Constitution Making for State Building? Insights from Libya’s Failed Transition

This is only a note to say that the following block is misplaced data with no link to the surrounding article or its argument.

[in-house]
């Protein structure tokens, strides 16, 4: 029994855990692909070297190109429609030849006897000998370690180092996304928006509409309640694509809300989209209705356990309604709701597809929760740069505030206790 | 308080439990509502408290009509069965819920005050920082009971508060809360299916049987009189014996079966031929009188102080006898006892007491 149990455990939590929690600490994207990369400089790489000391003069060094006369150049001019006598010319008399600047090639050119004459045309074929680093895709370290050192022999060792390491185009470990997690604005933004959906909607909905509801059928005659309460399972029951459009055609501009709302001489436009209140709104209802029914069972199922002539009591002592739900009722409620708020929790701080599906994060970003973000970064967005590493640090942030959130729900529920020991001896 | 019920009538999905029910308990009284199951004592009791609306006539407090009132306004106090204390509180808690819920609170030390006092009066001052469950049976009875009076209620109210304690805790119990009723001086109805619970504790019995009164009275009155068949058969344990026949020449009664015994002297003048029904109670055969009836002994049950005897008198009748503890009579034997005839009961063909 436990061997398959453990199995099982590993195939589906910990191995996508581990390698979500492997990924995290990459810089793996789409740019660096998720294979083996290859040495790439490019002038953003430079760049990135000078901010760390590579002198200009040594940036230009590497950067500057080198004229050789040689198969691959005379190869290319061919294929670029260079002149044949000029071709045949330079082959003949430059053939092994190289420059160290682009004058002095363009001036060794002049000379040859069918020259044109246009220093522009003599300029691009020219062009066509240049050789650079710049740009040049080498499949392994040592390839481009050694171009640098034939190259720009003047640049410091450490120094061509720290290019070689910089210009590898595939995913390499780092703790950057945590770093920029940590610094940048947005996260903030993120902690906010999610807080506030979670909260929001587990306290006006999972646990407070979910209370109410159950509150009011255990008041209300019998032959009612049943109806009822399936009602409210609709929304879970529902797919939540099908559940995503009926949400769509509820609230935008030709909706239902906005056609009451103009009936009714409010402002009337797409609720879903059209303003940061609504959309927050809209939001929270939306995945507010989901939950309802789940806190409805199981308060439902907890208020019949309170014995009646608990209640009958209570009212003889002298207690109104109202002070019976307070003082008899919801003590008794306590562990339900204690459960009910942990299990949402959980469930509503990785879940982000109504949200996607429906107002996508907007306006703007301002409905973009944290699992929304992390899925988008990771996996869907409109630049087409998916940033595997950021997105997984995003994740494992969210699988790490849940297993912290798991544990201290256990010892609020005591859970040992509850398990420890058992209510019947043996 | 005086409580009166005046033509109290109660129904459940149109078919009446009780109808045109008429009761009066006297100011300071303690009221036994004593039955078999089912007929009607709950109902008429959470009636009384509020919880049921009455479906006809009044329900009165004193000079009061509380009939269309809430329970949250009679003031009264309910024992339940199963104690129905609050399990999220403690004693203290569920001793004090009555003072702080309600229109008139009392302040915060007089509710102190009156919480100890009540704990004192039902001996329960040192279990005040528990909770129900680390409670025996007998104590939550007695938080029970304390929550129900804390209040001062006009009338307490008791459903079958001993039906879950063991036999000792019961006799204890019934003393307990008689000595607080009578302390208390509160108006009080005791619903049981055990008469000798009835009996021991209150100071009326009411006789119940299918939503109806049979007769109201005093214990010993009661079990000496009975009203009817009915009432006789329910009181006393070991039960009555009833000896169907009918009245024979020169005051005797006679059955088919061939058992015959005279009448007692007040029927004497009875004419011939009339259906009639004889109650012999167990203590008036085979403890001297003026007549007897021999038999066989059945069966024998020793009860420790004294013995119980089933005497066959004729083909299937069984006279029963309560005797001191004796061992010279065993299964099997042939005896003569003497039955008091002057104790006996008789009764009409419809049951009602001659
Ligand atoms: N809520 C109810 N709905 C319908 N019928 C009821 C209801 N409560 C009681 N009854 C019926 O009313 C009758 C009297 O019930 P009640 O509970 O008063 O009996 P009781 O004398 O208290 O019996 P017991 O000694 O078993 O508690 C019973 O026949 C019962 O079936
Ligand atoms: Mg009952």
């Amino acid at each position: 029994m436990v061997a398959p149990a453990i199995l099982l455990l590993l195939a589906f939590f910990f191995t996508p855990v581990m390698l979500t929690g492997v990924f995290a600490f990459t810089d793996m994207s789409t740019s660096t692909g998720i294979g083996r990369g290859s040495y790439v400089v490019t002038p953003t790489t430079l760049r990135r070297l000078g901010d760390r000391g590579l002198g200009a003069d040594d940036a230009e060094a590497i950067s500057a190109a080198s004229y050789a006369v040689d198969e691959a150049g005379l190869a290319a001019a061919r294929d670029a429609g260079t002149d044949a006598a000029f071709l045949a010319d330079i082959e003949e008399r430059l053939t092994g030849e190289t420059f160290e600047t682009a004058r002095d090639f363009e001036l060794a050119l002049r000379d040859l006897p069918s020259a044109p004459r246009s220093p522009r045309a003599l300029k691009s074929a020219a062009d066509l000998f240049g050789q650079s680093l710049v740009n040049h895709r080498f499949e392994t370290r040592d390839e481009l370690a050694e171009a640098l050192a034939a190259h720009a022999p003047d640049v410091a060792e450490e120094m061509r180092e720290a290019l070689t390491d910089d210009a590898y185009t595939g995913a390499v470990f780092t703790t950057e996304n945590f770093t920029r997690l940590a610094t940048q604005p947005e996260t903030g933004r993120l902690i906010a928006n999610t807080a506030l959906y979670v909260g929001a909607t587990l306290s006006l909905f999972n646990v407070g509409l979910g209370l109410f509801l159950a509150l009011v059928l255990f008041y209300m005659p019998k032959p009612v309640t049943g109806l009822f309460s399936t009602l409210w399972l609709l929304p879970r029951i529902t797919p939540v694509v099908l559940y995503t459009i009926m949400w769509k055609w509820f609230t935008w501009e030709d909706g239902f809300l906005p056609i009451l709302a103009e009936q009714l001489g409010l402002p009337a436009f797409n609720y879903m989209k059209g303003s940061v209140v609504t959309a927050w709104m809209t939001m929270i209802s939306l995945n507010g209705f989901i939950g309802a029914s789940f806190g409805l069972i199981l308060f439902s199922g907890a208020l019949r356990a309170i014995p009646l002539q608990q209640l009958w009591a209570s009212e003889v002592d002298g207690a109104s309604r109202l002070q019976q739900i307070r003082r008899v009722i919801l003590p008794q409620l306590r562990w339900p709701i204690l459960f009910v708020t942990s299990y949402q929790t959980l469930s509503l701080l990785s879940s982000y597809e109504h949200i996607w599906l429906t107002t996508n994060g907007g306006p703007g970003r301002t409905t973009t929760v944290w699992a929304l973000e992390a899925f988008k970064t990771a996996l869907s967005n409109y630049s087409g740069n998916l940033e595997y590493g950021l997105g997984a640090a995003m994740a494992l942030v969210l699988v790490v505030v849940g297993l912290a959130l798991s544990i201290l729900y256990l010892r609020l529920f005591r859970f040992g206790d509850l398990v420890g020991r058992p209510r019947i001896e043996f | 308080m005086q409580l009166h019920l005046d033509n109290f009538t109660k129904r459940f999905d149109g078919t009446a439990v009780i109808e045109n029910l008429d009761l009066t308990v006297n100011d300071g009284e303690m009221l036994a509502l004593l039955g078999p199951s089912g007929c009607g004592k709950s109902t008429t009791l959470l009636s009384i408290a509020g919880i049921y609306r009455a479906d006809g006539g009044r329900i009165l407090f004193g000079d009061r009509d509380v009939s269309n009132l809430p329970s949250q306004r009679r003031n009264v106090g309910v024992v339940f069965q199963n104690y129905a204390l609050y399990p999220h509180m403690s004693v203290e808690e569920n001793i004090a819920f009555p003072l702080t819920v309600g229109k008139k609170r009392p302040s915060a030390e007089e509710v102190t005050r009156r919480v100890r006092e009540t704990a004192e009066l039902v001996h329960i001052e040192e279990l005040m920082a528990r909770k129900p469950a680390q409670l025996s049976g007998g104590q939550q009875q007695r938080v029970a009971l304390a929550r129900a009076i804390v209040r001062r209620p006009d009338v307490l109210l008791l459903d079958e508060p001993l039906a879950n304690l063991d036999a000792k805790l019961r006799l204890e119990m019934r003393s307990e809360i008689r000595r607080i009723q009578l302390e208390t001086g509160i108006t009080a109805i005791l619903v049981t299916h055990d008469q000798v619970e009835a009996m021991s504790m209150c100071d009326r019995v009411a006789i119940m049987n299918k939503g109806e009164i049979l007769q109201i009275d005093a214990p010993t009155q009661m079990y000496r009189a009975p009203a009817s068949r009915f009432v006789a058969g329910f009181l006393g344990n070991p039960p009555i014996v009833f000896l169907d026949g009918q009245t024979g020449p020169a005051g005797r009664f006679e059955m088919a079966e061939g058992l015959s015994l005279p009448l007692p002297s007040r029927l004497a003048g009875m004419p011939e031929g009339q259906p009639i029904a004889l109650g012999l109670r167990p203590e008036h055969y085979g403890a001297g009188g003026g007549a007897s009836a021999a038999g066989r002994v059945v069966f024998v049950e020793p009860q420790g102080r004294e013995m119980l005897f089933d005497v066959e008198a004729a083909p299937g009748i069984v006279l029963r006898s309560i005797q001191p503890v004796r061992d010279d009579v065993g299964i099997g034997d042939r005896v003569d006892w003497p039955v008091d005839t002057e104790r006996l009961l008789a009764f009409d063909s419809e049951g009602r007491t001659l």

This paper looks at Libya’s constitution-making process (2013 – 2017) and explains its role in the country’s failed post-revolutionary state-building efforts. In the aftermath of Libya’s revolution, political leaders and policy makers saw an opportunity to ‘rebuild’ the Libyan state from scratch via constitution making. However, rather than starting with a ‘clean slate’, the Libyan constitution-making process was deeply entrenched in the country’s complex political and social structures, both past and present. This empirical study describes the actors who were engaged in the constitution-making process and the ways in which the law, including constitutional law-making, was actually used and put to work in a post-conflict scenario. It underlines that when societal conflict is high and the political landscape deeply divided, a constitution-making process is unlikely to solve conflicts through a redistribution of power or resources or the elaboration of a unitary vision for a state.